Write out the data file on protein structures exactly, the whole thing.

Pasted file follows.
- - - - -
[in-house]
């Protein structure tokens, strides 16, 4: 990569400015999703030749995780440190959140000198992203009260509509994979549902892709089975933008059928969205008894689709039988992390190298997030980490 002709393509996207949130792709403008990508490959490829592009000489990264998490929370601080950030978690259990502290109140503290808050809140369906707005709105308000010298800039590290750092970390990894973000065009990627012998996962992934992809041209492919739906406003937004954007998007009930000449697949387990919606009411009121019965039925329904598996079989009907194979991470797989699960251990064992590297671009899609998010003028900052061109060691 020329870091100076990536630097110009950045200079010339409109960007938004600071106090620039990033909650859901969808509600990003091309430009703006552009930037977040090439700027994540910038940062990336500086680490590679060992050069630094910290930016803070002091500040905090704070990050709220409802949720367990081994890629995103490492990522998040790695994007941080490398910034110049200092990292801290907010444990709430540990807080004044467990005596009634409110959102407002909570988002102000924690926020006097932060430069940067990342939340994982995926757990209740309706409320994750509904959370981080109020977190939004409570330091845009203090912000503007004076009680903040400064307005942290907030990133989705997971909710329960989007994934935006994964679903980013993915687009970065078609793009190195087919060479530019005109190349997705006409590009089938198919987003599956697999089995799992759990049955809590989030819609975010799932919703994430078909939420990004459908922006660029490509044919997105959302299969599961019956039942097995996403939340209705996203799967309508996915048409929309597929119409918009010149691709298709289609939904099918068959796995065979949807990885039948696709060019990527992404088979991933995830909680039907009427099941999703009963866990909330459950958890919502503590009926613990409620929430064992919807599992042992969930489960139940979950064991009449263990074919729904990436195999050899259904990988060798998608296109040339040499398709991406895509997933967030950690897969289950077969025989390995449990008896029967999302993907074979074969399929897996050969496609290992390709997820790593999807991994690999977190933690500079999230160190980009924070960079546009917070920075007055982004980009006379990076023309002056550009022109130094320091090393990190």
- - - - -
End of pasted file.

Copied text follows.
[in-house]
């Protein structure tokens, strides 16, 4: 990569400015999703030749995780440190959140000198992203009260509509994979549902892709089975933008059928969205008894689709039988992390190298997030980490 002709393509996207949130792709403008990508490959490829592009000489990264998490929370601080950030978690259990502290109140503290808050809140369906707005709105308000010298800039590290750092970390990894973000065009990627012998996962992934992809041209492919739906406003937004954007998007009930000449697949387990919606009411009121019965039925329904598996079989009907194979991470797989699960251990064992590297671009899609998010003028900052061109060691 020329870091100076990536630097110009950045200079010339409109960007938004600071106090620039990033909650859901969808509600990003091309430009703006552009930037977040090439700027994540910038940062990336500086680490590679060992050069630094910290930016803070002091500040905090704070990050709220409802949720367990081994890629995103490492990522998040790695994007941080490398910034110049200092990292801290907010444990709430540990807080004044467990005596009634409110959102407002909570988002102000924690926020006097932060430069940067990342939340994982995926757990209740309706409320994750509904959370981080109020977190939004409570330091845009203090912000503007004076009680903040400064307005942290907030990133989705997971909710329960989007994934935006994964679903980013993915687009970065078609793009190195087919060479530019005109190349997705006409590009089938198919987003599956697999089995799992759990049955809590989030819609975010799932919703994430078909939420990004459908922006660029490509044919997105959302299969599961019956039942097995996403939340209705996203799967309508996915048409929309597929119409918009010149691709298709289609939904099918068959796995065979949807990885039948696709060019990527992404088979991933995830909680039907009427099941999703009963866990909330459950958890919502503590009926613990409620929430064992919807599992042992969930489960139940979950064991009449263990074919729904990436195999050899259904990988060798998608296109040339040499398709991406895509997933967030950690897969289950077969025989390995449990008896029967999302993907074979074969399929897996050969496609290992390709997820790593999807991994690999977190933690500079999230160190980009924070960079546009917070920075007055982004980009006379990076023309002056550009022109130094320091090393990190």